Chapter 2. Using Sound

In This Chapter

  • Discovering audio formats for the Web

  • Working with Flash, QuickTime, RealMedia, and Windows Media audio

  • Audio tips and tricks

Some people think Web sites are just pretty pictures and text. But that's all changed. You can add sound to a Web site without breaking a sweat. When you add sound to a Web site, the sound streams into the user's browser. The user must have the proper plug‐in to hear the audio content. In this chapter, we show you a thing or two about sound. Now Web sites can be seen and heard.

Exploring Audio Formats for the Web

Audio for Web sites is saved in formats that enable the sound to stream into the visitor's browser. Streaming sound is similar to an interlaced picture that loads in stages. With streaming sound, the sound begins as soon as enough of it downloads into the user's browser to play without interruption. The most popular audio formats for the Web are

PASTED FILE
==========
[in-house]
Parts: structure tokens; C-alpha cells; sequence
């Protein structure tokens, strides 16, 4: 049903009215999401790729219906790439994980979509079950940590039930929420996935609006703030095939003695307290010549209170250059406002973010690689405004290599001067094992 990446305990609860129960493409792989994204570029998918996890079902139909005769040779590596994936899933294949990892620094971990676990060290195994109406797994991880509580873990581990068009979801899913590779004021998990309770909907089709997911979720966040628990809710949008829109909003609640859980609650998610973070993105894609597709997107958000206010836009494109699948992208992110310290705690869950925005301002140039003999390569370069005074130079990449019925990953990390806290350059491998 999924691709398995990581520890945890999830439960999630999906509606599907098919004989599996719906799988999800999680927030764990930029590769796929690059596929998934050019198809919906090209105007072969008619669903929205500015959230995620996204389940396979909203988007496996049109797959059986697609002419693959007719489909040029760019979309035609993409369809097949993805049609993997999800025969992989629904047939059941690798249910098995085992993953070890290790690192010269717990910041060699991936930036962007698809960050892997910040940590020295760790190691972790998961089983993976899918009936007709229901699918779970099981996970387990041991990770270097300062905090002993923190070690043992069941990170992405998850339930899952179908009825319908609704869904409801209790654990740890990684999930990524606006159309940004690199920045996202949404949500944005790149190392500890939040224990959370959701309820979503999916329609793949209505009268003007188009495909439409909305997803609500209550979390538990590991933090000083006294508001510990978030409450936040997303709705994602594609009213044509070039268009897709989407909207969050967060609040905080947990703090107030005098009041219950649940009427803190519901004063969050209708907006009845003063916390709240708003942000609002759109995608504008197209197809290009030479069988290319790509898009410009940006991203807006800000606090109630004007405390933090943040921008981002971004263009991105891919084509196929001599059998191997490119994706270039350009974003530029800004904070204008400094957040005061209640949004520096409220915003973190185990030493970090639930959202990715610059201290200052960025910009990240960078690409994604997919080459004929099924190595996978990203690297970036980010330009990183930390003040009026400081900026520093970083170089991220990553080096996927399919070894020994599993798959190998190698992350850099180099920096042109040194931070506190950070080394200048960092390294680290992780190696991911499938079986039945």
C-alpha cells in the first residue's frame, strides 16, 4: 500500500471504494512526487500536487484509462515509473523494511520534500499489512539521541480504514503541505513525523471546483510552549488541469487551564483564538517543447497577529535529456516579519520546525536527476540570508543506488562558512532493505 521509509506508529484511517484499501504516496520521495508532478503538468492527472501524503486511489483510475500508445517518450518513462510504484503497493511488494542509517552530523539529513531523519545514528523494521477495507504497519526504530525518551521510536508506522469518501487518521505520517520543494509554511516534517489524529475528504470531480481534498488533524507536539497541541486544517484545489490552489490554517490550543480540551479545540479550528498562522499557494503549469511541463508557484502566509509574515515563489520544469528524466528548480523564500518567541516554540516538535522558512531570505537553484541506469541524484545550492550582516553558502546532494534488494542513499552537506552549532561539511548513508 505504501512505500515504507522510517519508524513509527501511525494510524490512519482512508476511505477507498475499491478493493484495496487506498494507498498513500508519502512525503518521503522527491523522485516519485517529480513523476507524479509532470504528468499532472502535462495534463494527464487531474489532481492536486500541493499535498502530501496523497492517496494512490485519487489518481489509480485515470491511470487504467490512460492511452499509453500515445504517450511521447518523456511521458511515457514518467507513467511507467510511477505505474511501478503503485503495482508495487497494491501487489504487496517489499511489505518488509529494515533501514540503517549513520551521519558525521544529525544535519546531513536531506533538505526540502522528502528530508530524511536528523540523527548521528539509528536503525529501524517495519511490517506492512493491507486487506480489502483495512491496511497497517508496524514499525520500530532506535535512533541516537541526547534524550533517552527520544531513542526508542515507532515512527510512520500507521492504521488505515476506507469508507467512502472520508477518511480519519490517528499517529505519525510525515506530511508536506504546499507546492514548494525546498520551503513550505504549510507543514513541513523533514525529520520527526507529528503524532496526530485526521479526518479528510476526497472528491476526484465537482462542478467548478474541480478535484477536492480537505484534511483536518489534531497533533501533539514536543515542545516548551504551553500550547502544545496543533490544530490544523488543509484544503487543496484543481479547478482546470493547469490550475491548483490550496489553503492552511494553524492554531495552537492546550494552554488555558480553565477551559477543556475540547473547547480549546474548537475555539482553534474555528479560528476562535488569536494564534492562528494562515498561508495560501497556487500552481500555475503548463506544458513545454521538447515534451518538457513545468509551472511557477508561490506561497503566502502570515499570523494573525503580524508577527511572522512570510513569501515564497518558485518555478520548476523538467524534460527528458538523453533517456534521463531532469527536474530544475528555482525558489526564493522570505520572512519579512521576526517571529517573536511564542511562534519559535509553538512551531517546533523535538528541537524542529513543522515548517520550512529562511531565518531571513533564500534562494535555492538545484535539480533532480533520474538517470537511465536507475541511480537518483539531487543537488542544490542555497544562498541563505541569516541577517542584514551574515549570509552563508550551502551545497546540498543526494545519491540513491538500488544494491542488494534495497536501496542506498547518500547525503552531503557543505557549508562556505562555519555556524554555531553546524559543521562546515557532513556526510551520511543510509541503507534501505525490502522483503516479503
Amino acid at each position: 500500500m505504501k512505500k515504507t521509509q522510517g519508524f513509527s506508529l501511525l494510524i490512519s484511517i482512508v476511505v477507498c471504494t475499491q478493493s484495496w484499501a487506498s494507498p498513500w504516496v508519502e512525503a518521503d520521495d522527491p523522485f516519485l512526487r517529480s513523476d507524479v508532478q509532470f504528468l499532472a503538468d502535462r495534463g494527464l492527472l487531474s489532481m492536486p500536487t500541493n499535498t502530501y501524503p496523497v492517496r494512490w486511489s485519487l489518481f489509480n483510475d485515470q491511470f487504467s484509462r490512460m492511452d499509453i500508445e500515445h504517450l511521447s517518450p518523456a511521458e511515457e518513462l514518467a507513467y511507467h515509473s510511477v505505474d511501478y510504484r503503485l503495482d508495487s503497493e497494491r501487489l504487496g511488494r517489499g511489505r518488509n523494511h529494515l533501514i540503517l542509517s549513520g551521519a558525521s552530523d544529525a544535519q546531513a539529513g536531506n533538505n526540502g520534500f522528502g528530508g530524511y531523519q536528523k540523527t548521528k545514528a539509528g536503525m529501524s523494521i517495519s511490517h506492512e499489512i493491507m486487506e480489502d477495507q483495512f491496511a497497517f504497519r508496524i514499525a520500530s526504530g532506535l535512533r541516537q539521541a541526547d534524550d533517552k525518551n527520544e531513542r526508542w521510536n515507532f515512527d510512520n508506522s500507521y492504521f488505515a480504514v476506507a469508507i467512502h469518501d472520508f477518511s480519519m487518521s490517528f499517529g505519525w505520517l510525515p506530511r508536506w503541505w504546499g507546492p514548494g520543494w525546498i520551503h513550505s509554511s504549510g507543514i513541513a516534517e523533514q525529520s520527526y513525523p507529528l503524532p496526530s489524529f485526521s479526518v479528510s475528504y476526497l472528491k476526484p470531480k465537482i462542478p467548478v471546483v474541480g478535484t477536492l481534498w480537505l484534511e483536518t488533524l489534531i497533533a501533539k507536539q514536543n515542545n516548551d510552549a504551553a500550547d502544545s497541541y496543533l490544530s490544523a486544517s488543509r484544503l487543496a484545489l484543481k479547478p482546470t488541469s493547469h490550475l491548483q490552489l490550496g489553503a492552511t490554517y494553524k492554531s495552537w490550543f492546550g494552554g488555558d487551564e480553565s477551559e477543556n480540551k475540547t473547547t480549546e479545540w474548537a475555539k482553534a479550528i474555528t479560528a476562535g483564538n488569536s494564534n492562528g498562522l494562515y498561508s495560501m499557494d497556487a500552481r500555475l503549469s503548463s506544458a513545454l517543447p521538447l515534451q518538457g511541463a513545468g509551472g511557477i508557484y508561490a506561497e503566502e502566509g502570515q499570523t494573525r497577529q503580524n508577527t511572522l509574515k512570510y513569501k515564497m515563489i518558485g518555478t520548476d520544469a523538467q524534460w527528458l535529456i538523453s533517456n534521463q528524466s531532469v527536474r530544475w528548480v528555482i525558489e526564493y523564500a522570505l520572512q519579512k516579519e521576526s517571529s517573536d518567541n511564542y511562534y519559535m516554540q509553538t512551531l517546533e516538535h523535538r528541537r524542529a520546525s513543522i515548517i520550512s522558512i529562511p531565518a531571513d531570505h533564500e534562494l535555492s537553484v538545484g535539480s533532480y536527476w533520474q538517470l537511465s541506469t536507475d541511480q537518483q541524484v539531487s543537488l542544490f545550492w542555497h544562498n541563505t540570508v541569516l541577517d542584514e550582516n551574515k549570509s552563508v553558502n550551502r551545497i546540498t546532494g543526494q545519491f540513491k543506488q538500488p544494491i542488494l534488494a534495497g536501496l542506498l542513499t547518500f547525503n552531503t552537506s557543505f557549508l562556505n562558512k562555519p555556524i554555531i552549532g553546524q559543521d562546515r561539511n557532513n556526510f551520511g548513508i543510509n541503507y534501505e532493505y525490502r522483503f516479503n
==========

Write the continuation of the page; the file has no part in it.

• AIFF: The AIFF (Audio Interchange File Format) sound format was once exclusively for Macintosh users but can now be shared cross‐platform. This format uses the .aif and .aiff extensions and is played through the Apple QuickTime Player.

  • Flash: You can import audio into a Flash document, optimize it, and then publish the document as an SWF file. Add the published file to a Web page, and you've got sound, baby.

  • QuickTime: The Apple QuickTime player can play video and audio files. The player recognizes the AIF, AIFF, and MOV sound formats.

  • MP3: The MP3 audio format is a derivative ...

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